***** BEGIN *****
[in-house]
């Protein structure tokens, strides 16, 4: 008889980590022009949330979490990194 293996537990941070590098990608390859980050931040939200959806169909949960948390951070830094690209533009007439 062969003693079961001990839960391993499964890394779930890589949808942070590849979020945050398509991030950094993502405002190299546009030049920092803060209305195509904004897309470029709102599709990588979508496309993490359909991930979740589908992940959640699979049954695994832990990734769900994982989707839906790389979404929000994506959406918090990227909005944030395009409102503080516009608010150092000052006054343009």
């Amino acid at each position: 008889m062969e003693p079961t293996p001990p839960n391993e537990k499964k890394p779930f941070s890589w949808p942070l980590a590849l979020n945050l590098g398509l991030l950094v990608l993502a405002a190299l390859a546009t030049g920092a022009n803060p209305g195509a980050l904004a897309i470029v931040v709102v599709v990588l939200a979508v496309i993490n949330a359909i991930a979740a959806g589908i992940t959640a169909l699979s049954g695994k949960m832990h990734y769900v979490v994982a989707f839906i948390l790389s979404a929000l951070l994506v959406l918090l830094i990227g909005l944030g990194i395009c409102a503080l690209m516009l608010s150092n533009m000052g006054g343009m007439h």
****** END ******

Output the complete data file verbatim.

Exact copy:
[in-house]
């Protein structure tokens, strides 16, 4: 008889980590022009949330979490990194 293996537990941070590098990608390859980050931040939200959806169909949960948390951070830094690209533009007439 062969003693079961001990839960391993499964890394779930890589949808942070590849979020945050398509991030950094993502405002190299546009030049920092803060209305195509904004897309470029709102599709990588979508496309993490359909991930979740589908992940959640699979049954695994832990990734769900994982989707839906790389979404929000994506959406918090990227909005944030395009409102503080516009608010150092000052006054343009």
């Amino acid at each position: 008889m062969e003693p079961t293996p001990p839960n391993e537990k499964k890394p779930f941070s890589w949808p942070l980590a590849l979020n945050l590098g398509l991030l950094v990608l993502a405002a190299l390859a546009t030049g920092a022009n803060p209305g195509a980050l904004a897309i470029v931040v709102v599709v990588l939200a979508v496309i993490n949330a359909i991930a979740a959806g589908i992940t959640a169909l699979s049954g695994k949960m832990h990734y769900v979490v994982a989707f839906i948390l790389s979404a929000l951070l994506v959406l918090l830094i990227g909005l944030g990194i395009c409102a503080l690209m516009l608010s150092n533009m000052g006054g343009m007439h």